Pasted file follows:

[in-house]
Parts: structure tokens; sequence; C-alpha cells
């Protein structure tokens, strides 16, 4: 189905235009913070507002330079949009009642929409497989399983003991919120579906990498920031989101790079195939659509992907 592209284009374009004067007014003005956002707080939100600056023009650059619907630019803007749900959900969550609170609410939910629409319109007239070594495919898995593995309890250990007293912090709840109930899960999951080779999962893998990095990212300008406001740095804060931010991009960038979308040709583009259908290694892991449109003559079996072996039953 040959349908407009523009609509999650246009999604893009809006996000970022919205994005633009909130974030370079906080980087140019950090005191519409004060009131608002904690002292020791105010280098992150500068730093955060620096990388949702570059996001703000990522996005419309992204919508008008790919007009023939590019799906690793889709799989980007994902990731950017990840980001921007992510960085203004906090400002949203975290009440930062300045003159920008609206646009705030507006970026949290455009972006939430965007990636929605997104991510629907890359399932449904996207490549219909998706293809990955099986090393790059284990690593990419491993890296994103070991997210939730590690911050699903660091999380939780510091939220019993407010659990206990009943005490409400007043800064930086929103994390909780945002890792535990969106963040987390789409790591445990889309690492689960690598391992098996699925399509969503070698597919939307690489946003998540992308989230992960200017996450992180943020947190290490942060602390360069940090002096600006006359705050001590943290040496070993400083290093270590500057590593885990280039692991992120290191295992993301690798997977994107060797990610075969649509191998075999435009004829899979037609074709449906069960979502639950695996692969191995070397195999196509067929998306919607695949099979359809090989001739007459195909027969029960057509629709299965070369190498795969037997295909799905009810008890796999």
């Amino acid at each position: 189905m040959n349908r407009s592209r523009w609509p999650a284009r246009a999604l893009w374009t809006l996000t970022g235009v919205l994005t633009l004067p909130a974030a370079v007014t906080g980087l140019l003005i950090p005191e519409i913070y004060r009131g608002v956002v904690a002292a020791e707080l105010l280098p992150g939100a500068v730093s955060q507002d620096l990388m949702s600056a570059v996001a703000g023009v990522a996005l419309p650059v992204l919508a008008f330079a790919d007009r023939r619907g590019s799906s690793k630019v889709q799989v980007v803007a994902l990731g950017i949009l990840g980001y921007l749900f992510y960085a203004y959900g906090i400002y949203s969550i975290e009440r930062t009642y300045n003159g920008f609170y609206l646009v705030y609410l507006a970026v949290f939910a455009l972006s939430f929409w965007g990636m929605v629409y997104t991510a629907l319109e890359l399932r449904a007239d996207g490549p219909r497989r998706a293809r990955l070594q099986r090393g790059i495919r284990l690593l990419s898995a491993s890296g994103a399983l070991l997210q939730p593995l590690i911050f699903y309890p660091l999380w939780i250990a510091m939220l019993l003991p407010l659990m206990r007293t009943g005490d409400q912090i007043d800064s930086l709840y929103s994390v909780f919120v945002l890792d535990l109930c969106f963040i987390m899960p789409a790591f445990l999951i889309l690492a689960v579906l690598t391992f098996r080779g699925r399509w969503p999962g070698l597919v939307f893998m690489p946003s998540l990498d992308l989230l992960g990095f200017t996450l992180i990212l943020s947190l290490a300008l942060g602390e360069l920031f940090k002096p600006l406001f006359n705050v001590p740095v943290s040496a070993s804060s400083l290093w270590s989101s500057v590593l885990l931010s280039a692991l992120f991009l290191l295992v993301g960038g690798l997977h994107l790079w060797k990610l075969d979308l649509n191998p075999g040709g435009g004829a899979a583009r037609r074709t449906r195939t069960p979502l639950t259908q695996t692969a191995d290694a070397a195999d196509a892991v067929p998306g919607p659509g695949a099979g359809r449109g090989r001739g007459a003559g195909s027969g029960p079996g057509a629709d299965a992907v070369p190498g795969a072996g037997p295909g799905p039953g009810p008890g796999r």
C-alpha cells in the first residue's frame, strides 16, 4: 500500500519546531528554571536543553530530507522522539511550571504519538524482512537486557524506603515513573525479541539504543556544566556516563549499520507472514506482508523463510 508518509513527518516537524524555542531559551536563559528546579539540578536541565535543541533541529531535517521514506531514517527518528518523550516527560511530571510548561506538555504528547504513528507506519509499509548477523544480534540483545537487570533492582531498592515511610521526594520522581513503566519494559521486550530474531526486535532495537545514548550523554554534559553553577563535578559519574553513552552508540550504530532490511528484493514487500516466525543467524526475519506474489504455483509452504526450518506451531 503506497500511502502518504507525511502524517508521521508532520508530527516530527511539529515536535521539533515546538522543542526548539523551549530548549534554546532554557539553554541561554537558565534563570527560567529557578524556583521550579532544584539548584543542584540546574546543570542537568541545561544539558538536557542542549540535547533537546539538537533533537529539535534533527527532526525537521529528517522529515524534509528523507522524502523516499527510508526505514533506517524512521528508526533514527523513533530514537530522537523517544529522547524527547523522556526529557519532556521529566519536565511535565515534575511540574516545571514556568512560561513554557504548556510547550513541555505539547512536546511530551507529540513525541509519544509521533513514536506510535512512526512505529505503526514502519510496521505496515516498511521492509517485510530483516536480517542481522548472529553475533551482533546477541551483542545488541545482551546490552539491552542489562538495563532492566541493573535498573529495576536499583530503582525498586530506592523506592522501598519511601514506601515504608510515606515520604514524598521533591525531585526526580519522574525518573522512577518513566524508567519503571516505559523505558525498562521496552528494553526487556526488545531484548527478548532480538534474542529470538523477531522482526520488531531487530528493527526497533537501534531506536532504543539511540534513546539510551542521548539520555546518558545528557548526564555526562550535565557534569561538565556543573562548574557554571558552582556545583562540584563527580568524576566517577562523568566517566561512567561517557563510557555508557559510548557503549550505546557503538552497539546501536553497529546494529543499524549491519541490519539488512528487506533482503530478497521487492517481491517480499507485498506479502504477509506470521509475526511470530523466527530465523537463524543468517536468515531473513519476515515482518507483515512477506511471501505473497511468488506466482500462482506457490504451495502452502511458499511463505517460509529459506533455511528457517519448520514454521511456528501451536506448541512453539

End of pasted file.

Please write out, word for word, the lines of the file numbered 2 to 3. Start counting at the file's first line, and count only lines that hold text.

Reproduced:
Parts: structure tokens; sequence; C-alpha cells
């Protein structure tokens, strides 16, 4: 189905235009913070507002330079949009009642929409497989399983003991919120579906990498920031989101790079195939659509992907 592209284009374009004067007014003005956002707080939100600056023009650059619907630019803007749900959900969550609170609410939910629409319109007239070594495919898995593995309890250990007293912090709840109930899960999951080779999962893998990095990212300008406001740095804060931010991009960038979308040709583009259908290694892991449109003559079996072996039953 040959349908407009523009609509999650246009999604893009809006996000970022919205994005633009909130974030370079906080980087140019950090005191519409004060009131608002904690002292020791105010280098992150500068730093955060620096990388949702570059996001703000990522996005419309992204919508008008790919007009023939590019799906690793889709799989980007994902990731950017990840980001921007992510960085203004906090400002949203975290009440930062300045003159920008609206646009705030507006970026949290455009972006939430965007990636929605997104991510629907890359399932449904996207490549219909998706293809990955099986090393790059284990690593990419491993890296994103070991997210939730590690911050699903660091999380939780510091939220019993407010659990206990009943005490409400007043800064930086929103994390909780945002890792535990969106963040987390789409790591445990889309690492689960690598391992098996699925399509969503070698597919939307690489946003998540992308989230992960200017996450992180943020947190290490942060602390360069940090002096600006006359705050001590943290040496070993400083290093270590500057590593885990280039692991992120290191295992993301690798997977994107060797990610075969649509191998075999435009004829899979037609074709449906069960979502639950695996692969191995070397195999196509067929998306919607695949099979359809090989001739007459195909027969029960057509629709299965070369190498795969037997295909799905009810008890796999």